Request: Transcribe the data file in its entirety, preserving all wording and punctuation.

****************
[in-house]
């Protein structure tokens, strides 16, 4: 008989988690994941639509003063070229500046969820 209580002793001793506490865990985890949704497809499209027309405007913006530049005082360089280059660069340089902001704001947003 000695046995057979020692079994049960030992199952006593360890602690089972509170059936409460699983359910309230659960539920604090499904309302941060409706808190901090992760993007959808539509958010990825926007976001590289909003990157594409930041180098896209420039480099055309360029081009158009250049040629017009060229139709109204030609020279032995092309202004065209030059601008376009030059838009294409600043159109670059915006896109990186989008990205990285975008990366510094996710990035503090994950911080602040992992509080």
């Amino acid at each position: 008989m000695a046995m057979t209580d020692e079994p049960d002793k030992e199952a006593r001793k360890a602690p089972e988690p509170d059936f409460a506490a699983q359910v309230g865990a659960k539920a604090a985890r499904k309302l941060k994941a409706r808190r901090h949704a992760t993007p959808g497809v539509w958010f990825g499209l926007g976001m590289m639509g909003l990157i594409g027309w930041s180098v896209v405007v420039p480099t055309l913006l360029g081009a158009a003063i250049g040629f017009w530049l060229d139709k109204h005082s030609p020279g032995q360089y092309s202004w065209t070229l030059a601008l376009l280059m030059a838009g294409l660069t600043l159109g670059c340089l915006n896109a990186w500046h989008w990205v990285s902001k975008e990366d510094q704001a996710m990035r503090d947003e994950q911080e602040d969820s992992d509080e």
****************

[in-house]
């Protein structure tokens, strides 16, 4: 008989988690994941639509003063070229500046969820 209580002793001793506490865990985890949704497809499209027309405007913006530049005082360089280059660069340089902001704001947003 000695046995057979020692079994049960030992199952006593360890602690089972509170059936409460699983359910309230659960539920604090499904309302941060409706808190901090992760993007959808539509958010990825926007976001590289909003990157594409930041180098896209420039480099055309360029081009158009250049040629017009060229139709109204030609020279032995092309202004065209030059601008376009030059838009294409600043159109670059915006896109990186989008990205990285975008990366510094996710990035503090994950911080602040992992509080």
């Amino acid at each position: 008989m000695a046995m057979t209580d020692e079994p049960d002793k030992e199952a006593r001793k360890a602690p089972e988690p509170d059936f409460a506490a699983q359910v309230g865990a659960k539920a604090a985890r499904k309302l941060k994941a409706r808190r901090h949704a992760t993007p959808g497809v539509w958010f990825g499209l926007g976001m590289m639509g909003l990157i594409g027309w930041s180098v896209v405007v420039p480099t055309l913006l360029g081009a158009a003063i250049g040629f017009w530049l060229d139709k109204h005082s030609p020279g032995q360089y092309s202004w065209t070229l030059a601008l376009l280059m030059a838009g294409l660069t600043l159109g670059c340089l915006n896109a990186w500046h989008w990205v990285s902001k975008e990366d510094q704001a996710m990035r503090d947003e994950q911080e602040d969820s992992d509080e």